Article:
The end firm here is touting its “institutional FX business”, but while the two of the “LPs” (which appropriately and transparently stress they do not take market risk) servicing it have signed a Statement of Commitment to the FX Global Code, the other four do not appear to have done so. So here we have our own little “cluster” of firms that have formed the best part of a liquidity pool for “institutional” clients, that are using bank and major non-bank liquidity, but have made next to no commitment to follow the rest of the institutional market in signing up to a Code of best practice.

My concern is – and again I stress there is no suggestion of any wrongdoing in this particular liquidity pool – that this provides a back door in for firms to trade in the FX market and behave badly. We have seen instances of this before and the broader FX industry has, to an extent, been able to wash its hands of it because it happened in retail. It is difficult to sustain that line when more mechanisms such as I have described here are popping up (no pun intended).

In many ways this is the latest iteration of an old problem – how exactly do we define “institutional”? That line will always be pushed, especially in a leveraged world in which retail is highly regulated, but I do think we can do something about the use of the phrase “liquidity provider”. It would be nice if the major PoPs agreed to refuse to be party to a release, or a website – any promotional material in reality – that describes them as “liquidity providers”. At least then we would clear the air a little of the smokescreen. A liquidity provider should be a firm that provides a price with the intention of taking risk – and I don’t mean for as long as the onward connection to the real LP takes to execute the back-to-back trade.

I also think this type of problem is what happens when the industry condones last look in too generic terms. As much as I don’t like last look it should be operated in one of two places – the LPs themselves or the next connection down the chain. I suspect in the case illustrated here, there is last look in both those places and at the next level down. All this means is when the poor sap trying to trade at the bottom of the chain really needs to get the deal done, there is even less chance of it happening.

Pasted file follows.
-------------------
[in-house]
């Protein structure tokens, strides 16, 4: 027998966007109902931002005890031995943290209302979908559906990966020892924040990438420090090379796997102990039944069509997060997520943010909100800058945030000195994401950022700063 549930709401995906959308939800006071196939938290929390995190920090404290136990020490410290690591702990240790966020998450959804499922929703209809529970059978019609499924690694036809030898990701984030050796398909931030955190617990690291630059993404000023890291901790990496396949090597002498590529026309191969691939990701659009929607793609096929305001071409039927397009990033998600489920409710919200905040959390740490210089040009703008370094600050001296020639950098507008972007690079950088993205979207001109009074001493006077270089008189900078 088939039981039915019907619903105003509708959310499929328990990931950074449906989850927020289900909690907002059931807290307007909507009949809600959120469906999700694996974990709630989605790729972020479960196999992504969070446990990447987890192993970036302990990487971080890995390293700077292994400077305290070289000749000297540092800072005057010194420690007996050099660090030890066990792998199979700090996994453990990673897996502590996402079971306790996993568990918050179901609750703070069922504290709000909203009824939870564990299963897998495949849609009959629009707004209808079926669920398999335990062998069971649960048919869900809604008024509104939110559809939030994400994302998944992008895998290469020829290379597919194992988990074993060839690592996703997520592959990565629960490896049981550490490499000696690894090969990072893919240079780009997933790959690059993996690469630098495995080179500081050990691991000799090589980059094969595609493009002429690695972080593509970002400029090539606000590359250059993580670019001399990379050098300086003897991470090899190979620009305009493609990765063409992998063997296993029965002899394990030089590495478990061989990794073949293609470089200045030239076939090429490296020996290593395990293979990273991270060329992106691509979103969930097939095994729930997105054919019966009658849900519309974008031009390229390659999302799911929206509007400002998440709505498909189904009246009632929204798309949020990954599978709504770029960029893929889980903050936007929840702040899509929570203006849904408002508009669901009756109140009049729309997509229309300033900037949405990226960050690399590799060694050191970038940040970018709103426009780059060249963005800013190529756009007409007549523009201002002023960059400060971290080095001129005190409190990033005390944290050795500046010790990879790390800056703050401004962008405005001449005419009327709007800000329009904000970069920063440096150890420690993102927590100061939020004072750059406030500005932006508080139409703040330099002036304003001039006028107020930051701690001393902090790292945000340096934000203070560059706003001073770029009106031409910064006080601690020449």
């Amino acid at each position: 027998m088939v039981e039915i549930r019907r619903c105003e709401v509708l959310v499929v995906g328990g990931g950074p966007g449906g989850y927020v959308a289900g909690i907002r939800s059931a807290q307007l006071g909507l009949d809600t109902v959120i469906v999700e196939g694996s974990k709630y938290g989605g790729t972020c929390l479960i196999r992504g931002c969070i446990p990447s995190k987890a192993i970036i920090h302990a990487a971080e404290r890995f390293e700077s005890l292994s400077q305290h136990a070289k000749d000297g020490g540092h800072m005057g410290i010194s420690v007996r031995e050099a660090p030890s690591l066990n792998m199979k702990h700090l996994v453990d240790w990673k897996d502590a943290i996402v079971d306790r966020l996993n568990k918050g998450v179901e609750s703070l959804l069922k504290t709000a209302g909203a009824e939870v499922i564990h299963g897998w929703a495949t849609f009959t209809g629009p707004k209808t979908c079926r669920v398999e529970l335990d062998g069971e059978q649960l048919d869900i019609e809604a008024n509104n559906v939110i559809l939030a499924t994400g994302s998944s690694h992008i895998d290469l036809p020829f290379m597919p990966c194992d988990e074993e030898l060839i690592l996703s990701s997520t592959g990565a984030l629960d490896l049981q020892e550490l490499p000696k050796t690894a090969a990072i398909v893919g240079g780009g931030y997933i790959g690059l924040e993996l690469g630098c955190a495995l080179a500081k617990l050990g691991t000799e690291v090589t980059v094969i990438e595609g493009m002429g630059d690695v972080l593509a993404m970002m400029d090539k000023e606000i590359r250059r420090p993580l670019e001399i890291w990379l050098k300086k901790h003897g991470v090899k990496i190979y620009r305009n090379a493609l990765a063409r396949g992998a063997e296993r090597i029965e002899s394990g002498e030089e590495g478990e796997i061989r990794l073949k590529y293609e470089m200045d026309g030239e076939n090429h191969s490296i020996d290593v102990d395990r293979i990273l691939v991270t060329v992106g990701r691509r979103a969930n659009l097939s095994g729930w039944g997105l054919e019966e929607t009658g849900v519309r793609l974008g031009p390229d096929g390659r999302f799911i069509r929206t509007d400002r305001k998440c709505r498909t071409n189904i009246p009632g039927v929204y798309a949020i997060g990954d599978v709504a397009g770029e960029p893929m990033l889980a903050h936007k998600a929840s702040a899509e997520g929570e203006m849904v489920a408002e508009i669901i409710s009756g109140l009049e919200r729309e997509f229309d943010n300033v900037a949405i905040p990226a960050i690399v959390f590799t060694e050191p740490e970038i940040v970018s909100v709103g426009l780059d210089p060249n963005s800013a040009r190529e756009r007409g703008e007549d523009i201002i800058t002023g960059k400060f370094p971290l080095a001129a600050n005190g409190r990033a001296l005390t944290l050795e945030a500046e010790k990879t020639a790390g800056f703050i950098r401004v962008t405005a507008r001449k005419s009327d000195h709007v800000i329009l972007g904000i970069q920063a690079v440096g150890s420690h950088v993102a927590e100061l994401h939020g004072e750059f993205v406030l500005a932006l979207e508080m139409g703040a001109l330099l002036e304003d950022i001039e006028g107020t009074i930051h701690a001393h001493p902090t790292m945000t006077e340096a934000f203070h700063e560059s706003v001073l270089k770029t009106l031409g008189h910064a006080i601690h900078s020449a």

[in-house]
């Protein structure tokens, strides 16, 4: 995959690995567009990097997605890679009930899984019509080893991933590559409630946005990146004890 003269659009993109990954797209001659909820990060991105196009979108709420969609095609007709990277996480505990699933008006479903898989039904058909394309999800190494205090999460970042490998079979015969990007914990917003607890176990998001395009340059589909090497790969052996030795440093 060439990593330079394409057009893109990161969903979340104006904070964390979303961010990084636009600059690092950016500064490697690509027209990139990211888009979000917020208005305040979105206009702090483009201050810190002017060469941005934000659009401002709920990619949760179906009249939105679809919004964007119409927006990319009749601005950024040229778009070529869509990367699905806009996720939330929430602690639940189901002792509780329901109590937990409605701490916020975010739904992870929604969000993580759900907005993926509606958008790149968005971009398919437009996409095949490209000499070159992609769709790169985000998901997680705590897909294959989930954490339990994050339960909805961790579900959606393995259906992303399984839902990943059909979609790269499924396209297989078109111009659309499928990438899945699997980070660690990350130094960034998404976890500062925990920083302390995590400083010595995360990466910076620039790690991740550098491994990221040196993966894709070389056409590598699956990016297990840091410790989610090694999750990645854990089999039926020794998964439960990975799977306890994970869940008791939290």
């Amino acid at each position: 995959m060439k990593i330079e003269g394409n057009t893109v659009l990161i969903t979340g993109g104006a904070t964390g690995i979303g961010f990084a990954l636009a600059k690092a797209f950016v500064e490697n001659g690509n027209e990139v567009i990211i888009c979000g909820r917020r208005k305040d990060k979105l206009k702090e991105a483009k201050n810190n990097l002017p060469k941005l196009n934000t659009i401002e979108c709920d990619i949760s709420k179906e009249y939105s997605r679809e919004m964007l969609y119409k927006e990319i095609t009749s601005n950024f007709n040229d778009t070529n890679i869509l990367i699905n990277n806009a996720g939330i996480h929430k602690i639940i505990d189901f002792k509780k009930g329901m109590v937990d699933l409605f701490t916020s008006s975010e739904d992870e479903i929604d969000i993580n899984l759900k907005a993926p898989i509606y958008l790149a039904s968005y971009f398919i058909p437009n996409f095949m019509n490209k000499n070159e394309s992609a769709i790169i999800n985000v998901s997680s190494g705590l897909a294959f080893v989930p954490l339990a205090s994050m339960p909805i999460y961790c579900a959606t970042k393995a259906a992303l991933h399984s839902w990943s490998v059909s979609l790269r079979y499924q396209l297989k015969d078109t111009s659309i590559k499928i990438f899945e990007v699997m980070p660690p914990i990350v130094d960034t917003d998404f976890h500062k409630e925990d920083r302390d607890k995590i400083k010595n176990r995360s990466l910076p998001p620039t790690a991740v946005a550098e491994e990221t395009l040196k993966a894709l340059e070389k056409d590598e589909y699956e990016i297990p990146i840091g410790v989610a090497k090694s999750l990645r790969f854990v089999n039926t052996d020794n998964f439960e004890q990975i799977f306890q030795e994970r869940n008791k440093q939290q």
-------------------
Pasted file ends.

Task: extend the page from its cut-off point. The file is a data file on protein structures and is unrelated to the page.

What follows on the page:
So it would be a good start if, following the current upheaval – which has also seen some major LPs found wanting – the FX industry could settle on a definition for LP, be able to define who exactly meets it, and find some way of identifying the recyclers better. It’s not hugely important in the big scheme of things, but it is about transparency and when it comes to the retail/institutional divide and the title “liquidity provider” I think the FX industry falls some way short of the desired standards.

And having purged myself of that, let me end on a completely different, and upbeat note. There is no need to reiterate the scale of the crisis facing the world, nor the efforts made by front line health workers. To celebrate its 10thanniversary in 2009 Profit & Loss established an FX Hall of Fame and its ranks have been swollen by so many people who have done great things in our industry.

The Hall of Fame celebrates those at the top of the business, who drive the creation of big business initiatives, as well as those “grunts” in the trenches, who do so much of the work and provide the glue that keeps our industry together. In that spirit I wanted to highlight two gestures made (there are others and I apologise for not naming them or knowing about their activities) made involving two of our Hall of Famers.

We published a story a couple of weeks ago about XTX Markets donating £20 million to charities fighting Covid-19 and I would like to congratulate everyone involved at that firm in the initiative, including co-CEO and FX Hall of Famer Zar Amrolia.

Equally, on a smaller, individual, but just as important scale, I want to congratulate Jack Linker of 360T, for the gesture of buying pizzas for front line medical staff at his local hospital. We take a lot into account when deciding on Hall of Fame nominees and character is one aspect. Here are two examples – many, many more exist in our industry I am sure – that warm the heart and make us proud of our colleagues in the FX world. Good on you gentlemen (and all others who go where you tread), we should all be proud of you – I know I am.

Colin_lambert@profit-loss.com

Twitter @lamboPnL

Colin Lambert